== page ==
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Returning to grad school after working for a while might seem scary. Will you remember how to be a student? Can you handle the courses? How will getting a master's degree fit into your current life? How will a master's degree fit into your future career plans? Do you have to put your career on hold while earning a graduate degree? So many questions.

Don't feel as if you're alone in your new venture. Nearly half of your fellow classmates will probably be non-traditional students like you—over 25 with families and at least some work experience under their belts. And about one-fifth of your fellow students may be career-changers—35 to 40 years old and ready for an advanced education.

Working at being a student. You already know you'll have to study and complete your work—duh. Ask a few current students (your own kid, perhaps?) what they do to ensure success in school. These students don't have to be getting graduate degrees—all levels of school require the same set of skills and dedication.

Can you handle the courses? If you're worried about any aspect of your coursework, hire a tutor. Don't be embarrassed because you need some brushups. Think of it as helping a fellow student out with a little money and teaching experience.

Fitting grad school into your life. Be disciplined. Plan ahead. Say no to extra obligations. Ask for help from your family, friends, and college professors. Prioritize graduate school and you'll finish your masters degree on time.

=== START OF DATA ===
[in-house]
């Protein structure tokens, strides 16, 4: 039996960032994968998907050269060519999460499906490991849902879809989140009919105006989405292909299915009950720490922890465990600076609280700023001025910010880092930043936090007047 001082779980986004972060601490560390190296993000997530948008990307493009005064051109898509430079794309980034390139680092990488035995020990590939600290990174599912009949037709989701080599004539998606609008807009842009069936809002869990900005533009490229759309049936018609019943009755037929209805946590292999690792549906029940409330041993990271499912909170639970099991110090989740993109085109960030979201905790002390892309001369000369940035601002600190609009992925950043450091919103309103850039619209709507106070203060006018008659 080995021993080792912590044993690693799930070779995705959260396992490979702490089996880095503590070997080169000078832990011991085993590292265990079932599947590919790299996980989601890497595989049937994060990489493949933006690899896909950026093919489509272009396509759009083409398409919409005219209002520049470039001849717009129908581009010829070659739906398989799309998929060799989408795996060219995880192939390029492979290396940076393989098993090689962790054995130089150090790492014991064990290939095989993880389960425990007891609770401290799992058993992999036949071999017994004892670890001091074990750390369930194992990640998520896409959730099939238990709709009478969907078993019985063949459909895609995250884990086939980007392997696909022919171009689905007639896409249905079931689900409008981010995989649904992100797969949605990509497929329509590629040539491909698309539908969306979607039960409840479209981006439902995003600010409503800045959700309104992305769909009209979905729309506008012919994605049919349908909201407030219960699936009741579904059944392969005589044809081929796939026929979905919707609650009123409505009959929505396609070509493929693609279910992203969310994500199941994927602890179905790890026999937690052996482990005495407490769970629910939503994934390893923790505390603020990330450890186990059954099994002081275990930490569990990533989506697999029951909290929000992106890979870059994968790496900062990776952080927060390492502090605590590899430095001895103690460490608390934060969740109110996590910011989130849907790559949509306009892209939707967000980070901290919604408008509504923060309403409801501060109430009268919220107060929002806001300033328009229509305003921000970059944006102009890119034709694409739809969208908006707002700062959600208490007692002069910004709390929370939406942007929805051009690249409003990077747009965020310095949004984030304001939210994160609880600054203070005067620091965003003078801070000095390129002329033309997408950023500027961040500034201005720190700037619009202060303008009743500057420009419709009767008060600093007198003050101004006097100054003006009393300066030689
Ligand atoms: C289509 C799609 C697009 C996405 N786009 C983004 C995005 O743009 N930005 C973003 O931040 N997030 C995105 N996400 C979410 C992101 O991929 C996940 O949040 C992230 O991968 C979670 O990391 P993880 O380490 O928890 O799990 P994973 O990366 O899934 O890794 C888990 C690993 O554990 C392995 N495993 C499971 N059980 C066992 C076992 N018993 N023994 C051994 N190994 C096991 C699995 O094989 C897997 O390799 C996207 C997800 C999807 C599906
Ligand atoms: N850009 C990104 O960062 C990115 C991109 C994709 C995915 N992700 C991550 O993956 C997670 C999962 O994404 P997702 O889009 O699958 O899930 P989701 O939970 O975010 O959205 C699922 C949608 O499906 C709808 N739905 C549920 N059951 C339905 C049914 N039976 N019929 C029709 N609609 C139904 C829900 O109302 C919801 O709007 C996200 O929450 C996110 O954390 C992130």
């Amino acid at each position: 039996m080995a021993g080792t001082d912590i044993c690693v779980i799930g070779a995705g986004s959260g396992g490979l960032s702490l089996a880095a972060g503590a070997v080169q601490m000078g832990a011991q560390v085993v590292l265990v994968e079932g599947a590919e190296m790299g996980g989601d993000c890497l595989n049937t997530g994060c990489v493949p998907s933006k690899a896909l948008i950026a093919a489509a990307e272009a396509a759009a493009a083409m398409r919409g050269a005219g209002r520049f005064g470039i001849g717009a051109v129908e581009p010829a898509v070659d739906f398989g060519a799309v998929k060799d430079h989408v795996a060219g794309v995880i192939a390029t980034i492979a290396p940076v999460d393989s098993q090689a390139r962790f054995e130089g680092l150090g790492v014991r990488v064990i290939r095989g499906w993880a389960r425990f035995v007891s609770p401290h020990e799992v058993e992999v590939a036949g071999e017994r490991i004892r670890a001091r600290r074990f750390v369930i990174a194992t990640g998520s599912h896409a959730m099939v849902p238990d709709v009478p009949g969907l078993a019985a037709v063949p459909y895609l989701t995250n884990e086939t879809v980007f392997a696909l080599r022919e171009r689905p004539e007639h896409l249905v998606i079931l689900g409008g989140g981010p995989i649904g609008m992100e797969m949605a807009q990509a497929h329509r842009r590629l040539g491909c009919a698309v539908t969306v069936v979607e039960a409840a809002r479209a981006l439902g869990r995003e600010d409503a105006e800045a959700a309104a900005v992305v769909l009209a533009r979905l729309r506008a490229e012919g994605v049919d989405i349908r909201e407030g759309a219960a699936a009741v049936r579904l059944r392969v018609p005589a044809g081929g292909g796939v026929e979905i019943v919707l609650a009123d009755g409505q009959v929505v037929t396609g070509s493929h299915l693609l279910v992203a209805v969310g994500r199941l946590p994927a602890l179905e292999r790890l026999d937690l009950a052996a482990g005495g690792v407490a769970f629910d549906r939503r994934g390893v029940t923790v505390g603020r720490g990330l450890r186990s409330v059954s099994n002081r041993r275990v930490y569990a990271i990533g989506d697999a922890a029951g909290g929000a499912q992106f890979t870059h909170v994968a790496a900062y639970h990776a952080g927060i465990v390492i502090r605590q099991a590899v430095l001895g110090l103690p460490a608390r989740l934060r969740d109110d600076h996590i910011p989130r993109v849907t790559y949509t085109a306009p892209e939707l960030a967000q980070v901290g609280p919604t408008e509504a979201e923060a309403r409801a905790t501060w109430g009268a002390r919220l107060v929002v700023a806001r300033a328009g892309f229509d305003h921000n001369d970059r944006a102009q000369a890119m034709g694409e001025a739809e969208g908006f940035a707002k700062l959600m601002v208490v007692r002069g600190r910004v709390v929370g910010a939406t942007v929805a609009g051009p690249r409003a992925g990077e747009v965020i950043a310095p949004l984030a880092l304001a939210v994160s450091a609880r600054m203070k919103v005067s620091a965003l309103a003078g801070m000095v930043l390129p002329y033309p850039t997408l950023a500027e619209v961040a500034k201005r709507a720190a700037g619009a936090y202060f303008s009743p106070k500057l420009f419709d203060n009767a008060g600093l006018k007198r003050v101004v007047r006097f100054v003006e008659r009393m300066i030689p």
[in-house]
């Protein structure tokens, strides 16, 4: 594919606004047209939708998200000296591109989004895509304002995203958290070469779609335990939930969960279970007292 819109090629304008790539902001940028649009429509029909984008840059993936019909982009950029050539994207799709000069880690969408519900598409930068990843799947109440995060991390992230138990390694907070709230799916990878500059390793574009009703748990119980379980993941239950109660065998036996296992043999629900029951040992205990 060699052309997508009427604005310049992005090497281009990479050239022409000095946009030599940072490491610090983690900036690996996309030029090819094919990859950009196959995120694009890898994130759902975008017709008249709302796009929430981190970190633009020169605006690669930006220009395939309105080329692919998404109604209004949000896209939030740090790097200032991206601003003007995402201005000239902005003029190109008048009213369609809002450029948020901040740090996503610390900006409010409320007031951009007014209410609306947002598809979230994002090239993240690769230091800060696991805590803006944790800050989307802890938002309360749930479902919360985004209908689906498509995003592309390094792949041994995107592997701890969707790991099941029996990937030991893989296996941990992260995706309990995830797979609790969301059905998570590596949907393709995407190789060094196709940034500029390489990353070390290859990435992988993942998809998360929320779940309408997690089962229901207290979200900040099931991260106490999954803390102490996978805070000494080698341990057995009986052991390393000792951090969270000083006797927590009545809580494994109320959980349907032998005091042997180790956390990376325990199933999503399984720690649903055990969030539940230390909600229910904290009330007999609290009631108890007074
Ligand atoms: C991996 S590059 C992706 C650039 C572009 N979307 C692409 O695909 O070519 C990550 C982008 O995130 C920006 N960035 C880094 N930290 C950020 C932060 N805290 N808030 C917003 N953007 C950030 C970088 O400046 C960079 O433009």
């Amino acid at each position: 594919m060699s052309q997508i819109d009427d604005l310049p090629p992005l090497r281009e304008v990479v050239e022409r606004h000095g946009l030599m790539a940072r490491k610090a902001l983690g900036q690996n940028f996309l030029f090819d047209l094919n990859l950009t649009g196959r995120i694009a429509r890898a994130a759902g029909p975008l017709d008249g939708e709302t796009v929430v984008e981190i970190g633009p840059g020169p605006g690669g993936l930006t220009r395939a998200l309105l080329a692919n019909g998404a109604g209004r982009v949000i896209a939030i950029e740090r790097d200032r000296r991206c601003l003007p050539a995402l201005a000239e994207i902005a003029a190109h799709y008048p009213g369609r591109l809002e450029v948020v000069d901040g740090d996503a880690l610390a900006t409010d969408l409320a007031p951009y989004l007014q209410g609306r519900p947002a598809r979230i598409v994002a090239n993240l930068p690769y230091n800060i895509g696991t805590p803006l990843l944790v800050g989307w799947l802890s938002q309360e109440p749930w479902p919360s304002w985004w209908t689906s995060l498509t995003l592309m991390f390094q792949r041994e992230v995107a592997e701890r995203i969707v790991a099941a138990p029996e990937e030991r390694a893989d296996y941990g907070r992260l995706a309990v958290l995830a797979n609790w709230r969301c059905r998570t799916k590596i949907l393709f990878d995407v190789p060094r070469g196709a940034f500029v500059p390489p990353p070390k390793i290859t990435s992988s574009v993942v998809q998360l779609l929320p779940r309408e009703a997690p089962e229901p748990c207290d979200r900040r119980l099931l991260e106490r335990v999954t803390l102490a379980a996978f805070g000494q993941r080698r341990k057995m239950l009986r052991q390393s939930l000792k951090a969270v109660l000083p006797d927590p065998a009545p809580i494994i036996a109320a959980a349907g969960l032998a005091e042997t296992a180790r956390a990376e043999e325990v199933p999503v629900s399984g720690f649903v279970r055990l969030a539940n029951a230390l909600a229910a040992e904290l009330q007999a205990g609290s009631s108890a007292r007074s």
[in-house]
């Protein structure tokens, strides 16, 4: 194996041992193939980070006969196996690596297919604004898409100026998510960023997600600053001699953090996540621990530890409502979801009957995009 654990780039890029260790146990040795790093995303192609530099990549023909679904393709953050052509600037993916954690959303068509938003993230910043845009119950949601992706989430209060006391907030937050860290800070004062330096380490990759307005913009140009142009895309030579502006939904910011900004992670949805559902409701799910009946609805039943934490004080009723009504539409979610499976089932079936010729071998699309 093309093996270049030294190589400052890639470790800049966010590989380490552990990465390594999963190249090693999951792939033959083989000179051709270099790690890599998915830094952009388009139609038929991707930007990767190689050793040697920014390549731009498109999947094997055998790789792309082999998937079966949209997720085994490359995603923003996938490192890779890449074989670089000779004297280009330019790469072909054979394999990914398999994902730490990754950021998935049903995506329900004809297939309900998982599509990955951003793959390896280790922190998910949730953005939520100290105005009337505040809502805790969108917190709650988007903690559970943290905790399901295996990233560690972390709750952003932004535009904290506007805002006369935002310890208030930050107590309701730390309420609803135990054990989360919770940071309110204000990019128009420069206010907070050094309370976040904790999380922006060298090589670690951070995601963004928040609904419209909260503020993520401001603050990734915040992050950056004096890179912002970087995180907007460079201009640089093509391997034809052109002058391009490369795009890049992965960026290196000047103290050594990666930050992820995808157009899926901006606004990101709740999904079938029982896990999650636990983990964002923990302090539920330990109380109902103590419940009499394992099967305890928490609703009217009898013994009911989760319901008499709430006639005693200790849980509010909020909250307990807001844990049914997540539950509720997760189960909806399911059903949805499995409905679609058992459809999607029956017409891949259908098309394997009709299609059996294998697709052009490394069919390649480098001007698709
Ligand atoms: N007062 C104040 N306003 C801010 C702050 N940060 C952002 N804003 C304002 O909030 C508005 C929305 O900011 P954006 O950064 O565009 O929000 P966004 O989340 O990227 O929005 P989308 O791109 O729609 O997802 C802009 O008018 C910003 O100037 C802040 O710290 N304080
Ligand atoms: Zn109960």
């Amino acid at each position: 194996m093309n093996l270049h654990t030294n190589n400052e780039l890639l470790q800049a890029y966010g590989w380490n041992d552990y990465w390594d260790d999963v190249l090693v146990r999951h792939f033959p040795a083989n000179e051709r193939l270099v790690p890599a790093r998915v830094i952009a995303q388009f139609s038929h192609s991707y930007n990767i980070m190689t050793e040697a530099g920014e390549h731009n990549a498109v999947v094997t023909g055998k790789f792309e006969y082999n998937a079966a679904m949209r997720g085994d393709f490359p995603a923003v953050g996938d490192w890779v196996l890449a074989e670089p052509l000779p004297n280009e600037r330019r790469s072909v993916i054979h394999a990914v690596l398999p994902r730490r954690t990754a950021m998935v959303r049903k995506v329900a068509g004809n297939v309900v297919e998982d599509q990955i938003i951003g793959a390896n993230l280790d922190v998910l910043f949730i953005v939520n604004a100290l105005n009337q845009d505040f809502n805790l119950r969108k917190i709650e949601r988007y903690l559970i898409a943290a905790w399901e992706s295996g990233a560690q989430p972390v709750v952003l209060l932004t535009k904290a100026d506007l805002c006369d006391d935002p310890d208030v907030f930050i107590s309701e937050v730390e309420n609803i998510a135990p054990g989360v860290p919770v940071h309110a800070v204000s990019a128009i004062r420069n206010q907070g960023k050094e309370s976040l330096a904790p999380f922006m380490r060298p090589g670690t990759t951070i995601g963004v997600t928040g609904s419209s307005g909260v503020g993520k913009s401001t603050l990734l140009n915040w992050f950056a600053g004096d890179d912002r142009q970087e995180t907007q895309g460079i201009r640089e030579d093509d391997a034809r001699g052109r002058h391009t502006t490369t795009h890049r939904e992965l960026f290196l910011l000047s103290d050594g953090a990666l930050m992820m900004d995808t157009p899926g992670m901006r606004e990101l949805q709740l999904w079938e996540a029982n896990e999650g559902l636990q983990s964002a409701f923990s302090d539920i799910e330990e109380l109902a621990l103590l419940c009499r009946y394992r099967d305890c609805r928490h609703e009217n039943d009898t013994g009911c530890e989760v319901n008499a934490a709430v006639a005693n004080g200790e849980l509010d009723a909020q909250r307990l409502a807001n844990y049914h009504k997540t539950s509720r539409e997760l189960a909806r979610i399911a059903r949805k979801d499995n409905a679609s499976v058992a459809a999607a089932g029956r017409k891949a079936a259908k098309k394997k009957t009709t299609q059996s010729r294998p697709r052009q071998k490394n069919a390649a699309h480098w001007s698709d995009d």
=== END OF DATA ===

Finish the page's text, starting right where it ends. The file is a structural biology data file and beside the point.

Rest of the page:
Future career opportunities. When you first step foot in graduate school, a better job may seem distant. Two or three years goes by fast so enjoy your time in college and keep dreaming of the career on the other side.

Should you quit your current job? Ideally, you would quit your job and devote all your time to studying, taking courses, and generally living the footloose lifestyle of a graduate student. In reality, that probably won't happen. Consider taking a part-time or flex-time job in your career field while you're in school, but don't get a job flipping burgers—that won't help your resume.

Getting a masters degree after being in the workforce won't be easy, but it's well worth the time and effort in terms of both money and career advancement. You'll quickly find that being a student is easier than you remember, that you can handle all the coursework, and that a graduate degree fits into your life and future nicely.

Read more about how masters degrees improve your career options, or study up on online grad school masters programs via accelerated learning and distance education.

Ready to find your perfect masters degree program? Use the GraduateSchools.com graduate school finder to request free information!